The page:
Reason is applying critical thinking and conscious thought to establish and verify evidence, based on either new or existing information. Reason is the method by which critical thinkers can determine cause and effect relationships, analyze the validity of arguments, engage in metacognition, and understand the relationships between concepts, objects or ideas. There are a number of different kinds of reason, each one able to be utilized for various needs.
This article will focus more of the specific methods of reason that are available to the critical thinker, as well as the situations that warrant the application of a specific method of inquiry and understanding.
All 1 are 2 (abbreviated A)
Some 1 are 2 (abbreviated B)
No 1 are 2 (abbreviated C)
Therefore, some 1 are not 2 (abbreviated D)
In other words, a syllogism consists of three parts:
- General, or universal, statement
However, syllogisms tend to be applied incorrectly, and can lead to false conclusions. One example is the following:
- All monkeys are primates
- Some primates have tattoos
- Therefore, some monkeys have tattoos
This is clearly a false statement, even if it follows the "logic" correctly.
Conditional reasoning is based on an "if A then B" statement. That is, B is true if A is true. However, if A is false, B can be either true or false, depending on the argument. In an "if A then B" statement, A is known as the antecedent and B is known as the consequent. In other words, what follows "if" is known as the antecedent, and what "then" is known as the consequent.
Conditional statement are described as necessary or sufficient conditions. What we call A is said to be sufficient for something else, or B, under the condition of A's occurrence being needed for the occurrence of B. In other words, the antecedent (A) is the sufficient condition for the consequent (B).
B is considered to be the necessary conditions for A whenever A cannot occur without B also occurring. Therefore, the consequent is a necessary condition for the occurrence of the antecedent.
To summarize: the antecedent is the sufficient condition for the consequent, and the consequent is the necessary condition for the antecedent.
You can diagram conditional statement.
Take this example:
If I eat too much chocolate, I will gain weight.
To begin diagramming this conditional statement, you can use letters to represent the antecedent and consequent.
EC can be substituted for "eat too much chocolate", and GW can be substituted for "will gain weight."
Therefore, you can write the conditional statement as follows:
EC → GW
The contrapositive of a conditional statement is tantamount logically to the original conditional, but provides a different perspective to the statement. You can determine the contrapositive statement by switching the consequence and the antecedent. After doing this, you negate each term:
GW → ~EC
The contrapositive statement will therefore now read: If I do not gain weight, then I did not eat too much chocolate."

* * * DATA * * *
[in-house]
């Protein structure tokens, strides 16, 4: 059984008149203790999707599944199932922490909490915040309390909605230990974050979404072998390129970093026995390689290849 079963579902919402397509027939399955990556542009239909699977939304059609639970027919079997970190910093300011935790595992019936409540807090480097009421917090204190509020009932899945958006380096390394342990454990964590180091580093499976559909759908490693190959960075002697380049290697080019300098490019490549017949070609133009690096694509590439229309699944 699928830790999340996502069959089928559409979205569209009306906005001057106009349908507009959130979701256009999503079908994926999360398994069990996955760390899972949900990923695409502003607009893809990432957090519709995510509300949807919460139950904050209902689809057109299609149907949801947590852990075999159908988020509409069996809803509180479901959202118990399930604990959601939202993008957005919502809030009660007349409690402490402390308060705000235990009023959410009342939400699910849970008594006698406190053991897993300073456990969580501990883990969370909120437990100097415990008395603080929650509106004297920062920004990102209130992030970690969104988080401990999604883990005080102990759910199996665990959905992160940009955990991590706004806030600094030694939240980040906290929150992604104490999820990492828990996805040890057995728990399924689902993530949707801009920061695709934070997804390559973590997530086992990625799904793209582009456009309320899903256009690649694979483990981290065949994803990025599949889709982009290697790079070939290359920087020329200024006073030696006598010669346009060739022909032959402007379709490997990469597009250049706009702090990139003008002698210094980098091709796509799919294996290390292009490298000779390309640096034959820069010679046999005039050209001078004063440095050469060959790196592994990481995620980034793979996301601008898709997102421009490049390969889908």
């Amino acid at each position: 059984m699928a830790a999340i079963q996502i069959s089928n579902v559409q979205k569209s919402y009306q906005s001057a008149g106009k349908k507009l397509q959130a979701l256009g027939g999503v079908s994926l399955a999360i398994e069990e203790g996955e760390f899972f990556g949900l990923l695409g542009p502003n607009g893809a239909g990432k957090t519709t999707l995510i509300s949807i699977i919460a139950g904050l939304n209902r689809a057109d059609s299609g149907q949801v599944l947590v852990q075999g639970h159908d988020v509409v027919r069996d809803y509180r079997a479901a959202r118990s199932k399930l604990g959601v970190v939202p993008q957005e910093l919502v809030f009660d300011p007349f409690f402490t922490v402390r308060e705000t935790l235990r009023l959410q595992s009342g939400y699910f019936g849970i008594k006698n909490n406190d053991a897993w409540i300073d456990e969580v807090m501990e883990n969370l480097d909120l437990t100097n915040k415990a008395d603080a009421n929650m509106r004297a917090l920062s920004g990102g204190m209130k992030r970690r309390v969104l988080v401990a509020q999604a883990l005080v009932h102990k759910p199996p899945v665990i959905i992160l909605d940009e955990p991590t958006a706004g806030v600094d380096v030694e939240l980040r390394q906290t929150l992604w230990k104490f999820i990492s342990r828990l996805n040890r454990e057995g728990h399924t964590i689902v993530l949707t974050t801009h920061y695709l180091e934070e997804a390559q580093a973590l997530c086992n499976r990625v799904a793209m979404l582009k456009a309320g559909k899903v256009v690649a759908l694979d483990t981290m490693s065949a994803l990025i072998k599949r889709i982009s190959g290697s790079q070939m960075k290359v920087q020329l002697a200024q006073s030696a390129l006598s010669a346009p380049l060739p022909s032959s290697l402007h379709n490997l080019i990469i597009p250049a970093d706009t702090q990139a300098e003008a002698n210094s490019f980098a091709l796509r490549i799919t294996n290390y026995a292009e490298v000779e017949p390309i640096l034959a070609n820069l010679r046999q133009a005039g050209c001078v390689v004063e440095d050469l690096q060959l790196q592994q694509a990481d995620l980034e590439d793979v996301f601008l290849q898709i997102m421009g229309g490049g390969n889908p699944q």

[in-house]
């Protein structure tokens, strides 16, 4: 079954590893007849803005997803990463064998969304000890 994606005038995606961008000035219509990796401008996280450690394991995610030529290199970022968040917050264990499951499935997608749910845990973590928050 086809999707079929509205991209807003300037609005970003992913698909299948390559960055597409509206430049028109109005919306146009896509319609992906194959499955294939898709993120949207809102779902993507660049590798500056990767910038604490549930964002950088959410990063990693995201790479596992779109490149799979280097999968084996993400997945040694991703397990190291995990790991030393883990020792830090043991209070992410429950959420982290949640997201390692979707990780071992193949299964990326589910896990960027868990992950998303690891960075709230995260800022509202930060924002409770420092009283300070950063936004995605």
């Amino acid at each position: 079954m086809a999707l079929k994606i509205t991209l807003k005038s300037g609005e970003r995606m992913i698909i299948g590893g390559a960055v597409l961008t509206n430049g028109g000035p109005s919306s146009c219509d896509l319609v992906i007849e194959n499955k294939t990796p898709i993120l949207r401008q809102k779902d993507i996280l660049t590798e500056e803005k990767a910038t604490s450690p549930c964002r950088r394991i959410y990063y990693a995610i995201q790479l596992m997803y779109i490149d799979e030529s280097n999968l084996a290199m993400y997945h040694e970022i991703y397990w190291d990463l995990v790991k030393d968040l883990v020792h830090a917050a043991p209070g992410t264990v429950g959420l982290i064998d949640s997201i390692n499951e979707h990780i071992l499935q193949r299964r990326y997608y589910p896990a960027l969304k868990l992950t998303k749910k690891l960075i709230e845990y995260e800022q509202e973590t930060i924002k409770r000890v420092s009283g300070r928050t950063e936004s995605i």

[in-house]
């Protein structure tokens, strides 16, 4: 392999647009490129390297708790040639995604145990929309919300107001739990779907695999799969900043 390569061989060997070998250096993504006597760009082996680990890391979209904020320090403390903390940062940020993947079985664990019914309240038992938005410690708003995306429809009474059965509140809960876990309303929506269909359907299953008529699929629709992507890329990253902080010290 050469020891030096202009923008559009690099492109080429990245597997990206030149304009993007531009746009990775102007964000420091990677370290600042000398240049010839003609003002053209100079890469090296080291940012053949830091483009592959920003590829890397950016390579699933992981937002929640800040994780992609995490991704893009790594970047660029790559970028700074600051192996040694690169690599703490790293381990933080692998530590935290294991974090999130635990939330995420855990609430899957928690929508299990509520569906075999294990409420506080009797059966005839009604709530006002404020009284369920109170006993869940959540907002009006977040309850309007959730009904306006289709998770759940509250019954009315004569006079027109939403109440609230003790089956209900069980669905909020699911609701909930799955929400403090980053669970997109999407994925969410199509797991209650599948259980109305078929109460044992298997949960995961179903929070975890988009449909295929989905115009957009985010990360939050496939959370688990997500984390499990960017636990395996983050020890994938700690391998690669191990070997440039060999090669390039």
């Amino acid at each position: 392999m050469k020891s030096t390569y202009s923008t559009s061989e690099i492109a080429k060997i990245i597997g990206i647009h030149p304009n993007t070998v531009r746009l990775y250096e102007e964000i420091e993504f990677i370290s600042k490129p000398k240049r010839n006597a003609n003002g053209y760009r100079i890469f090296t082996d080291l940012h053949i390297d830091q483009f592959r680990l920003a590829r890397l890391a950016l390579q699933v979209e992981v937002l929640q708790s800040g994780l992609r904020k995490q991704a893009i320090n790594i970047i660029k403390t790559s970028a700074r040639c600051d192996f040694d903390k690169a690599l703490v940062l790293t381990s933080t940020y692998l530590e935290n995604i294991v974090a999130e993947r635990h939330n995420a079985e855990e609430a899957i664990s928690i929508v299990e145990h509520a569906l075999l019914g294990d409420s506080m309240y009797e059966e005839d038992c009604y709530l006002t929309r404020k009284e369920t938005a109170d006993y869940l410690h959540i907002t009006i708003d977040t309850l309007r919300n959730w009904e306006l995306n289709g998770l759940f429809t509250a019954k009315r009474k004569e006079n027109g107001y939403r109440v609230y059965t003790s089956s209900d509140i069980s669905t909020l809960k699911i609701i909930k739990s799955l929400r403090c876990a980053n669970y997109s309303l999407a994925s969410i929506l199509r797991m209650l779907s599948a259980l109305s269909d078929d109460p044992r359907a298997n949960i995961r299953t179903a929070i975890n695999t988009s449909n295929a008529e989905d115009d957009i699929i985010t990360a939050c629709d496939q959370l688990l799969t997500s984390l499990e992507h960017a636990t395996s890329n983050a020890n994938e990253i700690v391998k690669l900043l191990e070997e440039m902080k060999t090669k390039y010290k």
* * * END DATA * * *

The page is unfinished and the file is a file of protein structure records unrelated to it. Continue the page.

If the conditional is true, the contrapositive is also true.
Moral reasoning has to do with determining whether a particular behavior or idea is right or wrong. To determine whether or not something is right or wrong, it is necessary to first determine what the intended act is. You must know what is desired to be accomplished, what the accomplished state will be, etc.
However, this is not enough. You must also consider whether or not the intended or desired consequences are good for yourself, for those around you, the environment, etc.
The major principle used in moral reasoning is as follows: "What is good for all of humanity?"
Moral reasoning arguments are determined utilizing the above principle. Any behaviors or ideas are examined with its relationship to all of humanity and how the consequences of the behaviors or ideas would affect all of humanity.
There is a general structure to moral arguments. One premise of a moral argument will state the general moral principle, and a second premise will state the facts or claims. The conclusion then states a derivative moral judgment. This structure to moral arguments is deductive: since the general moral principle is true, and the facts and claims applies the moral criterion to the general moral principle, then the conclusion must be accepted as being true. The general formula of a moral argument is as follows:
(1) Any action having properties A, B, C . . . is right (or wrong).
(2) This action has properties A, B, C.
This action is right (or wrong).
Aesthetic reasoning is utilized to debate about art. The process is used to defend the judgments, or to criticize, judgments about art. Aesthetic reasoning is usually engaged in using the following eight principles:
- Objects are aesthetically valuable if they have meaning or teach something valid
- Objects are aesthetically valuable if they express the values of the cultures they are made in, or express the artists who make them.
- Objects are aesthetically valuable if they can lead to social change or the positive fulfillment of a social ideal.
- Objects are aesthetically valuable if they give their audience pleasure.
- Objects are aesthetically valuable if they give their audience certain emotions, or evoke certain thoughts and feelings in a given audience.
- Objects are aesthetically valuable if they produce a certain experience that comes from the art itself, such as suspending disbelief.
- Objects are aesthetically valuable if they possess a special property.
- Objects are aesthetically valuable because they have certain features that no reason can be applied to them:
- This principle corresponds to moral subjectivism: There's nothing to say in reasoned discourse about tastes.
The hypothetico-deductive reasoning model is the one most known as the scientific method's inquiry process. A hypothesis is determined via empirical data, tests are then done to either prove or disprove the hypothesis.